Beneficial insects in your garden | Redland City Council

Beneficial insects in your garden

Insects that help with pollination and pest control are referred to as beneficial insects.

They are a natural and non-toxic alternative to chemical pesticides, and can help broaden the diversity of our ecosystems. This page lists some of the ways in which beneficial insects can help keep your own garden healthy.


  • have voracious appetites for aphids, mealy bugs, mites, small larvae and moth eggs
  • are attracted to dill, fennel, coriander, nectar and pollen
  • require water in early morning and late afternoon.


  • become butterflies which are primary pollinators
  • are a food source for birds, mammals and wasps
  • can create temporary damage, but in the long term leads to more butterflies.


  • assist with pollination
  • are attracted to brightly coloured blossoms (red, orange and yellow)
  • require host plants for laying eggs.

Paper wasps:

  • eat caterpillars, spiders and flies
  • assist with pollination
  • enjoy plants that flower in all four seasons.

Native bees:

  • assist with pollination
  • aren't particularly fussy and are attracted to most native (and exotic) flowers, including ones that Honey Bees are too big to pollinate properly.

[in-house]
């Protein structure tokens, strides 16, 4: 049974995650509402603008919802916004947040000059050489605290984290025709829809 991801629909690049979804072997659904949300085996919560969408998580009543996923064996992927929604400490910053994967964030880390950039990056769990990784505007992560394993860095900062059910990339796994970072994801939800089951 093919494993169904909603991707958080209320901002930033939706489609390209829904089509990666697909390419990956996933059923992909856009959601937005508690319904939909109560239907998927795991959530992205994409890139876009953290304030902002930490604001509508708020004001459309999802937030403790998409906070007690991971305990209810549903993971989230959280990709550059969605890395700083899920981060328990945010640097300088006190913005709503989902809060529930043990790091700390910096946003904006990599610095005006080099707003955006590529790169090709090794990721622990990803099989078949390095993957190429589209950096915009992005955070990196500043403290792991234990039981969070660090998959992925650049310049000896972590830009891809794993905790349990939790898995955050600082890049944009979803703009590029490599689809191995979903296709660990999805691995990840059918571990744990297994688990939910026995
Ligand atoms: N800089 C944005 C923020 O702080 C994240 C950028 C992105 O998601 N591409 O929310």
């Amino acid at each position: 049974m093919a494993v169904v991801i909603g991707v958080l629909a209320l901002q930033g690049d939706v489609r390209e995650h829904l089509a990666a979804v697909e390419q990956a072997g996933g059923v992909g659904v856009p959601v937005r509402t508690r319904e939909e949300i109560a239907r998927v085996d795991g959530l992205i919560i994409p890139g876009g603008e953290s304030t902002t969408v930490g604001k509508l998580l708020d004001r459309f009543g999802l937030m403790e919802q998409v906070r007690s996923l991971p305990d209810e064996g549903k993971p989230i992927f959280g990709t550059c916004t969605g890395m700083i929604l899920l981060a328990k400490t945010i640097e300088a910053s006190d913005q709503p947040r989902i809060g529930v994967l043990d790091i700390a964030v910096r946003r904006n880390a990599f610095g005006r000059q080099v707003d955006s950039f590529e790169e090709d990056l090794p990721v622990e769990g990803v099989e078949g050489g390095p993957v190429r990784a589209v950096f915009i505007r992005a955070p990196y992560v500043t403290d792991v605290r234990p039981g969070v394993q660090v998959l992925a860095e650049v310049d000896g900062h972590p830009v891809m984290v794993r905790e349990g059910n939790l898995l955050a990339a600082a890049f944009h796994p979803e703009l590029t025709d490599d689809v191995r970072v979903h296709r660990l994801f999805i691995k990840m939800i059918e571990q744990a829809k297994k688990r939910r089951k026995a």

• control flies and mosquitoes
  • require a garden that is not perfectly tidy
  • benefit from mulching which attracts insects for food.

Pesticides and insecticides

Insecticides and pesticides are frequently used in gardens when plants are visually seen to be under attack by an insect. There is also a large variety of non-toxic to minimally toxic sprays that can be used in the garden. If you understand the life cycles and purpose of the insects that dwell in your garden you will understand that using sprays, no matter what shape or form, can interfere with the natural processes of pest management.

Beneficial insects manage the pest insects in your garden by utilising them as a nutritious food source. Spray kills both pest and beneficial insects and also instigates what is called ‘repeat and resistance’. This is where pest insects develop immunity to the spray and repopulate a lot quicker than beneficial insects.

Sprays can also indirectly affect birds, bats, frogs, lizards and mammals which consume pest insects for food.

Tips for your garden

  • Plant natives that attract beneficial insects and other wildlife that will manage pest insect populations.
  • Ensure water is always available in your garden.
  • Provide rocks, densely planted gardens, logs and mulch as shelter.
  • When removing weeds, do a patched clearing, revegetate that area and let it partly establish, and then move on to the next patch.
  • Make sure your garden isn’t too perfectly tidy.